Oh, I remember paper dolls too. My mum used to subscribe to McCall's magazine…which I loved only for the Besty McCall paper doll in each issue..and her themed outfits. I've never heard of your string game. Maybe someone reading this can remember it, too.
I could have written your first paragraph Sue ..word for word and yes, in my case it was definitely room tidying!
I really enjoyed reading about your childhood summers that resulted in my reflecting on many happy memories of mine. Miles away from you in distance but close in experiences!
Being the only girl I always felt my much older brothers had more fun! I always wanted to be like George in the Famous Five series! We spent days building rope swings over streams ..planning adventures ..secret clubs!:) Bike riding for miles ..always with a picnic! I don't remember sugar sandwiches like Wendy but I do recall a chocolate one once!! Funny how those summers were always long and sunny!
Maybe mothers in the sixties were all like that? Didn't hurt us to be responsible for our own amusement, though. We used to take picnics on our bike rides too. Packed in our school lunch boxes. Had to keep our strength up for the "adventures."
Sweet memories. My sister and I were children of the fifties. We were Annie Oakley and Dale Evans. I remember playing "kick the can"when it was almost dark with the sound of chirping crickets. Thanks for sharing.
I remember watching Dale Evans and Roy Rogers on TV…Happy Trails indeed! Uh oh… now I'm going to be singing that song in my head all day:)
Ah, lovely post. Brought back lots of happy memories. Friends and I used to play Gilligan's Island and take "hikes" in the woods and be gone for hours. I don't think my Mom gave it a second thought.
Funny, I've just discovered Sherlock on Netflix and have been binge watching. He makes my heart go pitter patter just a bit!
Thanks, Laurie. Glad you enjoyed it. The new Sherlock is brilliant in my opinion. The modern twists added to the original stories, like Watson writing their adventures in a blog, are so creative.
Susan, I enjoyed reading this post! I remember summers being never-ending fun. Playing in the side streets until the lights go out. Seven kids in my family and eight kids across the street. I find it sad that the kids these days don't know what that type of fun is like. I move to NC from NY keep looking for kids playing outside. Maybe I'm looking in the wrong places or maybe kids just don't want to do that kind of stuff anymore.
Thanks for helping me relive some summer memories.
You're welcome, Brenda. Thanks for reading.
I don't remember being bored, as I had lots to do during summer. Although we did not live on a farm, we did live in a big house on a 1/2-acre lot, and we always had chores to do. For example, we had assigned daily household and yard work; we fed our chickens, rabbits and ducks and mucked out their pens, shelters and pond; we walked our dog; and we picked berries at local farms. During our open time, my siblings, neighborhood friends and I explored the adjacent woods and creek and built forts and eventually a tree house; roamed between our houses and backyards, and vacant lots, with our dogs; went swimming anywhere at any opportunity; played backyard baseball games; played in a nearby park; and once gathered spare lumber and other materials and tools to build a simple house, then tried to build it. I also did a lot reading, practiced the piano each day, and sometimes went to a day camp at the local park or to a 1-week Scout camp. In August, there was the annual 2-3 week family vacation, during which for many years we went camping at one of Oregon's lakes or went on a car trip to visit grandparents in Seattle and/or in Alberta. (When I was 7, my little brother and I got to fly by ourselves to, and spend a whole month with, our Alberta grandparents on their farm and in their little house in a town 100 miles east of Edmonton!) We spent the last several of my childhood family vacations at Wallowa Lake in N.E. Oregon, staying in one of 9 lakeside cabins at a rustic "fishing resort," exploring the area and playing in and on the waters of that lovely mountain lake.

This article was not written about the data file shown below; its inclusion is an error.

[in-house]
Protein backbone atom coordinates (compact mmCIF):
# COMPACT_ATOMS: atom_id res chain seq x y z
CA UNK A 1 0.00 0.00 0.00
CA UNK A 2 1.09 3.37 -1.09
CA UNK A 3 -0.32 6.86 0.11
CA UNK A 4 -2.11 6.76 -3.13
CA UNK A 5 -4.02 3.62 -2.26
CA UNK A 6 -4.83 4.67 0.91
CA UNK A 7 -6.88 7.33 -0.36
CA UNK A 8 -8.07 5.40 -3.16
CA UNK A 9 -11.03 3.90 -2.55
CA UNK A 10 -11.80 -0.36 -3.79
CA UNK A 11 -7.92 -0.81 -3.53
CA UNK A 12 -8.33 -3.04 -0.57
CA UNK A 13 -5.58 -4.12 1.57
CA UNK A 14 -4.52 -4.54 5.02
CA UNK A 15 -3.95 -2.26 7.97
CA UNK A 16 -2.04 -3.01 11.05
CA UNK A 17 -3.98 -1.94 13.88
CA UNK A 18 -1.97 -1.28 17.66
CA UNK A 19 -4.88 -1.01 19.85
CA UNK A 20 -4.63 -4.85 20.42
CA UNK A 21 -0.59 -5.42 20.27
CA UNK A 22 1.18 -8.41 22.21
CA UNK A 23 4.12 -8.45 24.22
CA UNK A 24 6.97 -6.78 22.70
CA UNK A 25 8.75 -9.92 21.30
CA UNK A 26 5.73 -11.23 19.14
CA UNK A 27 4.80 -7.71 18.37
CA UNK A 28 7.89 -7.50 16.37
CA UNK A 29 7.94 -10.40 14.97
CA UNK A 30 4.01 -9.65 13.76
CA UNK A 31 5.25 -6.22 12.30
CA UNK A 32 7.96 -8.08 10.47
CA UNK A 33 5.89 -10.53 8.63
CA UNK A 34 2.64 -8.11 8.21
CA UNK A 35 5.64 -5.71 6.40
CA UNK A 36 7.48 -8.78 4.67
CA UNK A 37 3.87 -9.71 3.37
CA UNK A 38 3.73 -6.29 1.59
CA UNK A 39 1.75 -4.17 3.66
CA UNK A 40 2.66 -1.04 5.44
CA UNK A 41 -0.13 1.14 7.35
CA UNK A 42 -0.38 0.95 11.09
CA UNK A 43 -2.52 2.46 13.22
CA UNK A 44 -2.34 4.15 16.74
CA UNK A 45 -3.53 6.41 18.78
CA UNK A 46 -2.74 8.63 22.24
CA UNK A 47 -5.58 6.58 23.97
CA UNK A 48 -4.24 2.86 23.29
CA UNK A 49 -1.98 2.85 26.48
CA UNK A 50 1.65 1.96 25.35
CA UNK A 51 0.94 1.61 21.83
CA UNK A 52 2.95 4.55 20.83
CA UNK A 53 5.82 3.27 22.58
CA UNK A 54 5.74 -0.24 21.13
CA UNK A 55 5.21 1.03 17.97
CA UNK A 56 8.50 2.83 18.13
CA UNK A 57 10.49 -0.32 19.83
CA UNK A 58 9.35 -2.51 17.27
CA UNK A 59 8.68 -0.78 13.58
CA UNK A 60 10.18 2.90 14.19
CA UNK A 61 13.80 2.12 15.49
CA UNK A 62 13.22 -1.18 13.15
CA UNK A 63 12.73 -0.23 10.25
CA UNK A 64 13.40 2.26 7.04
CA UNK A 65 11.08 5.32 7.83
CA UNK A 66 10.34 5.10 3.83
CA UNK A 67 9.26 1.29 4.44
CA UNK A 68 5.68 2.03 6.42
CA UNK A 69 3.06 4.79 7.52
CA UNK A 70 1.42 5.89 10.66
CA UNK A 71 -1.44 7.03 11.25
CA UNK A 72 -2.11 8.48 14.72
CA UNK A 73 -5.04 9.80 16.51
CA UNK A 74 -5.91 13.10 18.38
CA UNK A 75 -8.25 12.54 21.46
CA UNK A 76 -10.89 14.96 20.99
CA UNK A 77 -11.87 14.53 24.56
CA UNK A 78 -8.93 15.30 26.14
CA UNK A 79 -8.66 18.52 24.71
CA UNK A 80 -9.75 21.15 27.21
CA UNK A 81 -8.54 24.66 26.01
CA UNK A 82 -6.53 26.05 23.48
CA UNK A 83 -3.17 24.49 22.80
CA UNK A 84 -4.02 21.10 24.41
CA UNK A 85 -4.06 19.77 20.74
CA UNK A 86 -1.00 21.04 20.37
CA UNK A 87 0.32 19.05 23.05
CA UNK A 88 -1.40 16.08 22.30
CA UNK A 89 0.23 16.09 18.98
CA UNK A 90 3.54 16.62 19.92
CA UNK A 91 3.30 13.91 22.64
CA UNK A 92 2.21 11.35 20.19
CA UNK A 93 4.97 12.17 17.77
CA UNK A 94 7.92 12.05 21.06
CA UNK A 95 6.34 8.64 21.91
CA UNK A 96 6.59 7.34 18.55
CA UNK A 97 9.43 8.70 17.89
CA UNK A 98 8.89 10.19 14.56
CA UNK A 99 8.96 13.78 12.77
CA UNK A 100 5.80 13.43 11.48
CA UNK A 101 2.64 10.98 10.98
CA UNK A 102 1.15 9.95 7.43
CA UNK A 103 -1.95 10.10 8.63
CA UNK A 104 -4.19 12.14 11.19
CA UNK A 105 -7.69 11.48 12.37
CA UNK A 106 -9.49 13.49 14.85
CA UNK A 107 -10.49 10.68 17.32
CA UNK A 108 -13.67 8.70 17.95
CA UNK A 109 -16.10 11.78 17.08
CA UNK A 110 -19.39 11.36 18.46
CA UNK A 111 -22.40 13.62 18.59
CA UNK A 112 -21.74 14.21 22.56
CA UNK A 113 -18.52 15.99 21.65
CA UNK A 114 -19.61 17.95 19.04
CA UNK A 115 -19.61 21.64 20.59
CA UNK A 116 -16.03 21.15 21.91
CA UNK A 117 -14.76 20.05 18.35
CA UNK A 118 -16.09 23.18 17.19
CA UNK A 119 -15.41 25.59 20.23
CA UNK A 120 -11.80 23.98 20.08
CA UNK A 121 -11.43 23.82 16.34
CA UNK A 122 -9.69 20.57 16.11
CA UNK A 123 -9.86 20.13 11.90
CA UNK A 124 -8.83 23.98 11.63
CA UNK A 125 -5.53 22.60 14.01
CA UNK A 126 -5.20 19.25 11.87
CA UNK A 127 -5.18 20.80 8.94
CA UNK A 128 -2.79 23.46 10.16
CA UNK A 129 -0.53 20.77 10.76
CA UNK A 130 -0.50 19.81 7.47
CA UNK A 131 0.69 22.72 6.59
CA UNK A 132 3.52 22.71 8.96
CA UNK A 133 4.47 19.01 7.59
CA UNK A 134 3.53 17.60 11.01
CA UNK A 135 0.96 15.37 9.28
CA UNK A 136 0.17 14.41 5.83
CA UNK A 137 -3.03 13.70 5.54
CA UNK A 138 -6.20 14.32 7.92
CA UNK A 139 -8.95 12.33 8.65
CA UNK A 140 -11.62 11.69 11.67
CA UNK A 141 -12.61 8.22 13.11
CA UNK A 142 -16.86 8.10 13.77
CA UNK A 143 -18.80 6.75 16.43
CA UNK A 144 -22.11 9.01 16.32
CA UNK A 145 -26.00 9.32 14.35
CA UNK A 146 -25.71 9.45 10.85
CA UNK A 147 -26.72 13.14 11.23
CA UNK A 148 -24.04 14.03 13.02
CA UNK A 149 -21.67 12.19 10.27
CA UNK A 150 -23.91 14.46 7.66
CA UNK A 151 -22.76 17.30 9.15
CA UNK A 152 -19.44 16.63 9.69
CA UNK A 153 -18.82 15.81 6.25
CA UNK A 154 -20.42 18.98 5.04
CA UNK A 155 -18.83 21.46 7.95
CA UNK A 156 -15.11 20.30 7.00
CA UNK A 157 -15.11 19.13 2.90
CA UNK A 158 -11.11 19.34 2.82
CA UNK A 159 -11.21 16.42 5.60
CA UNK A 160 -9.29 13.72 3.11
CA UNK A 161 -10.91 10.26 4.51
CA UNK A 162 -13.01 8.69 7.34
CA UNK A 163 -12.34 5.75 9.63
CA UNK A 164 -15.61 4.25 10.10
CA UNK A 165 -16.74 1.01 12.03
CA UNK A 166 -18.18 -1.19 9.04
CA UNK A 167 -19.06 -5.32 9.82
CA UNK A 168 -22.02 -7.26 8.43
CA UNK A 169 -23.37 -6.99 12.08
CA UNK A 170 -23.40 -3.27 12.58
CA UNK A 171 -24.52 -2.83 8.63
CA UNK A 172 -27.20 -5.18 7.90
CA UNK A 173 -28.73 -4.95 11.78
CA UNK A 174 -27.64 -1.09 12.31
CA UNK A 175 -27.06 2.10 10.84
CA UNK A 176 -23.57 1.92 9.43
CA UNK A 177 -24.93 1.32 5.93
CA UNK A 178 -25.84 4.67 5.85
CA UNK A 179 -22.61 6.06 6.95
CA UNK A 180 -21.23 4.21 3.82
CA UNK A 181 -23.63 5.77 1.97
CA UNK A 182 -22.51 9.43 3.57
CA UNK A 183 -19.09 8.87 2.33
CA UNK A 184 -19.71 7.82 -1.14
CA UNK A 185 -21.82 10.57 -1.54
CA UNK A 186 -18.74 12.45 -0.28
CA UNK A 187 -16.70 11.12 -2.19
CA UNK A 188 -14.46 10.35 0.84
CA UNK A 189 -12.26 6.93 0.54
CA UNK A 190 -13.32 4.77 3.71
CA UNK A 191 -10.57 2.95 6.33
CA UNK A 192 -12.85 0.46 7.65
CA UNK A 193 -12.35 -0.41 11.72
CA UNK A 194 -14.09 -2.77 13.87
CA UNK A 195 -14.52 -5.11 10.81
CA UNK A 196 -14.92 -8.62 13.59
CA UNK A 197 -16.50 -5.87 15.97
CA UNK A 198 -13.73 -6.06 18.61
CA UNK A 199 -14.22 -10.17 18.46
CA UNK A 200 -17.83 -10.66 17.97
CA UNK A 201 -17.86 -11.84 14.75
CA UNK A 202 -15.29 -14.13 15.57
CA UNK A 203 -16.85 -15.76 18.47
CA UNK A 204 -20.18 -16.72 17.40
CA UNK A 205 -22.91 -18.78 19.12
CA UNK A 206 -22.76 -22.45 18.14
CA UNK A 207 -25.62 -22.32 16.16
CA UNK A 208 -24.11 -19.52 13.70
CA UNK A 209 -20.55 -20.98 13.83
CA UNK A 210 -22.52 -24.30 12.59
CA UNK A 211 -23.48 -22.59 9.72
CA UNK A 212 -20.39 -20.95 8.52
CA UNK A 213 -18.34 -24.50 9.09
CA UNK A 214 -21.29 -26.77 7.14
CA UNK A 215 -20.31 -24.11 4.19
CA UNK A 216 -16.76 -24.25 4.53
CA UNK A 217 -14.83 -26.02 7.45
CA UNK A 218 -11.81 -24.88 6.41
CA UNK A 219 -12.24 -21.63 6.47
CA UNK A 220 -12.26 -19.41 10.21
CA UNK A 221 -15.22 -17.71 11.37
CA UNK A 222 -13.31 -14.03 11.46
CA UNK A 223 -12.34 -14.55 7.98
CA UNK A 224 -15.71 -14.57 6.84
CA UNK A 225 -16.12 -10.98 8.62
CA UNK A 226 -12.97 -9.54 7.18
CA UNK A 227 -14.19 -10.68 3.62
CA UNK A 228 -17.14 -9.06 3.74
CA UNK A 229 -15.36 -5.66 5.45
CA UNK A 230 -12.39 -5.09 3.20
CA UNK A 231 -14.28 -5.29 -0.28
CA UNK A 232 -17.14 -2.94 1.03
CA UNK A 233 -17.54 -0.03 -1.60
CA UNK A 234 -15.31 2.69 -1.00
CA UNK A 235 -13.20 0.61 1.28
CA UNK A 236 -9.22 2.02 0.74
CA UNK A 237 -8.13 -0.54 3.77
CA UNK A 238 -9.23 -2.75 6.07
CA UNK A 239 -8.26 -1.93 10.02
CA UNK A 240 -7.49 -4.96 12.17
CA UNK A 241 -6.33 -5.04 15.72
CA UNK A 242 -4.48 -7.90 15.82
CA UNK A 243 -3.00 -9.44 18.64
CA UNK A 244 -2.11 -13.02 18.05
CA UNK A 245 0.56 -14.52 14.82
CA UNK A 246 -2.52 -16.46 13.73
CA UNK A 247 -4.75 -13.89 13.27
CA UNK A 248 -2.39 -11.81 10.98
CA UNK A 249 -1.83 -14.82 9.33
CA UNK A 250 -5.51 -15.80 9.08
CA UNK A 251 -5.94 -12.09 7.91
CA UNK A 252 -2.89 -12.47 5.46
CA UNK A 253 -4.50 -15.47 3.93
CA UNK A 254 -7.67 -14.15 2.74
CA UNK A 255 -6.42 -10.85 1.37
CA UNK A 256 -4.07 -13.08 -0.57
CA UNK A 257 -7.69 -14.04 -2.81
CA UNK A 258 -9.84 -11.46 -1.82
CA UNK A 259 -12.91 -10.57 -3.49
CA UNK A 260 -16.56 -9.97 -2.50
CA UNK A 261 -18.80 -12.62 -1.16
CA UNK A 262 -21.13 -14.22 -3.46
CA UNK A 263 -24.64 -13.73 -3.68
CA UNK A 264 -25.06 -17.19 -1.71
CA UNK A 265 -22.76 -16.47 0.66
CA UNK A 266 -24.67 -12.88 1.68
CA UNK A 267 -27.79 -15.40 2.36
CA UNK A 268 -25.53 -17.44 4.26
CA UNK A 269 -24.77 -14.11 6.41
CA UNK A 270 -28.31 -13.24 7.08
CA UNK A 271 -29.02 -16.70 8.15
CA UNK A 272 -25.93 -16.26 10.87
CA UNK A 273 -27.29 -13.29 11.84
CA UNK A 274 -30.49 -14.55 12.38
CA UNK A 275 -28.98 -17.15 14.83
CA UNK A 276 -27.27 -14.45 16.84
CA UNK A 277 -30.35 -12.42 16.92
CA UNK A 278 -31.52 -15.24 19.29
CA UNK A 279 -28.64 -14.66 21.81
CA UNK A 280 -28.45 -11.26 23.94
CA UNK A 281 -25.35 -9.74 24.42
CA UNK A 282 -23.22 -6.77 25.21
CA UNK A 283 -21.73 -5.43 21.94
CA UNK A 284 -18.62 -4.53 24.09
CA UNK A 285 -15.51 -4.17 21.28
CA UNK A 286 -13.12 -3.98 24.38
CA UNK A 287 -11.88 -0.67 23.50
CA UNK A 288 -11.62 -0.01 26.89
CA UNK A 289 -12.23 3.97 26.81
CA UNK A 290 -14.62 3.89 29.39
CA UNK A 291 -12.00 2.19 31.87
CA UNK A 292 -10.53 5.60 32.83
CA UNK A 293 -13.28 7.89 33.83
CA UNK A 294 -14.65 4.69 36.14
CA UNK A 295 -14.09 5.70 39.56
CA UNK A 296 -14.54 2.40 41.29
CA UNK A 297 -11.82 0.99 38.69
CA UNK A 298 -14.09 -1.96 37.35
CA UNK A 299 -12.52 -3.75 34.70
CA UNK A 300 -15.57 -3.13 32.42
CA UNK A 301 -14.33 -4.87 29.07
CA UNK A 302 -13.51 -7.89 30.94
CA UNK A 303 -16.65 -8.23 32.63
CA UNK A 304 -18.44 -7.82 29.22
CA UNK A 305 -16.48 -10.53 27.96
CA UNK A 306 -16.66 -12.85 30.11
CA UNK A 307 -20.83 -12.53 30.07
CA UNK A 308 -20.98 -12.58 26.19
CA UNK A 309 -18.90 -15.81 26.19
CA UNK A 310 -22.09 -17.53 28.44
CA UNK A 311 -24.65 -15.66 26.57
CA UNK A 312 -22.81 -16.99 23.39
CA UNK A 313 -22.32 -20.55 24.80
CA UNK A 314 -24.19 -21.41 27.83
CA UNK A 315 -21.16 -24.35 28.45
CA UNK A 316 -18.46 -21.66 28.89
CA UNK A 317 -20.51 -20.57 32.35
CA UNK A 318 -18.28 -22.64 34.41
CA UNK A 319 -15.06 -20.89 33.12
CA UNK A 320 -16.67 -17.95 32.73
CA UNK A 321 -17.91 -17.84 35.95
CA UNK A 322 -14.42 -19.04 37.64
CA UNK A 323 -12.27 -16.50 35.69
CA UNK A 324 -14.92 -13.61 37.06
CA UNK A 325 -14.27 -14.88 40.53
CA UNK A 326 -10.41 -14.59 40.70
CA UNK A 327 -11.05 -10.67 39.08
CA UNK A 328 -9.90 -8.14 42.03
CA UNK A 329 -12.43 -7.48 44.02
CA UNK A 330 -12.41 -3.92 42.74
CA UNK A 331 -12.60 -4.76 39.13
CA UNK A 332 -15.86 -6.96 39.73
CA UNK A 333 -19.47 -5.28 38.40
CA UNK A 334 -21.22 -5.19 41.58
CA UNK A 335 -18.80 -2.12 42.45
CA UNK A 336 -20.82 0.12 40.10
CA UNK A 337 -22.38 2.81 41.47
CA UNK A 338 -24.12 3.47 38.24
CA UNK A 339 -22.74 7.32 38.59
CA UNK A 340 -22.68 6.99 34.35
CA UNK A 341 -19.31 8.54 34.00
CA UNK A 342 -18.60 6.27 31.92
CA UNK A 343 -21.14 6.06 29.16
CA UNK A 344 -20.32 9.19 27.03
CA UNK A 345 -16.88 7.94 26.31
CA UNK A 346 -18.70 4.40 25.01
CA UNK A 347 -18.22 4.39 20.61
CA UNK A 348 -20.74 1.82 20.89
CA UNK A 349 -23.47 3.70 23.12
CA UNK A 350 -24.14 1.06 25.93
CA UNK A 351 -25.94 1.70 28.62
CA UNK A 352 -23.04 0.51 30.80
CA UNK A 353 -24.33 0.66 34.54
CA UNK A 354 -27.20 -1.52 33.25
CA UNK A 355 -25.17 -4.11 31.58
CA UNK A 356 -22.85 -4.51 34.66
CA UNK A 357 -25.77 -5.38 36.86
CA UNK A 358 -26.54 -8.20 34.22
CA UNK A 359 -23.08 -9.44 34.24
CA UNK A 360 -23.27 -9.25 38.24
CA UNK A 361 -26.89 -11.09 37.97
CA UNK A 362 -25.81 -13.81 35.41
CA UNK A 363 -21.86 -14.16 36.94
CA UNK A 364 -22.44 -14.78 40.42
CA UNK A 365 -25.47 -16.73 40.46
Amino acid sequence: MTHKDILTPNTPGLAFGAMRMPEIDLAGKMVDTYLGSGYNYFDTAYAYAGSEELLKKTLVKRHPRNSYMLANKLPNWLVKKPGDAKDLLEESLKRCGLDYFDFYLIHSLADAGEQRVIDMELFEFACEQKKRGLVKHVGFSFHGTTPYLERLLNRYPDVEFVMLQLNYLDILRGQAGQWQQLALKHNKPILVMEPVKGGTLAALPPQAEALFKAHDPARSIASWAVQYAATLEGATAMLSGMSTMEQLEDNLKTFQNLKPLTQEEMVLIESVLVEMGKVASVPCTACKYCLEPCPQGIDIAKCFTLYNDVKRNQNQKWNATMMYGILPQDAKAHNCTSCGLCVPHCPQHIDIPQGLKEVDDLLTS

My husband and I tried to give our children summers with similar responsibilities and freedom to explore during the rest of the time. Although that was challenging because each of us had a career outside of the home, it was not impossible.
Sounds lovely, Leslie. It seems that so many of us had similar experiences, no matter which country we grew up in.
My favorite is the hand mirror from your homemade "spy kit." How utterly delightful. I was an overprotected, only child with asthma… I imagine the two were related. As a result, I couldn't run with the neighborhood kids, go barefoot or participate in sports. My favorite thing to do was sneak my bicycle out and ride for miles… at least I thought it was miles. Most of the time I stayed indoors and read and practiced the piano. Now that's a boring childhood! xoxo, Brenda
But you sure made up for that later, though Brenda:)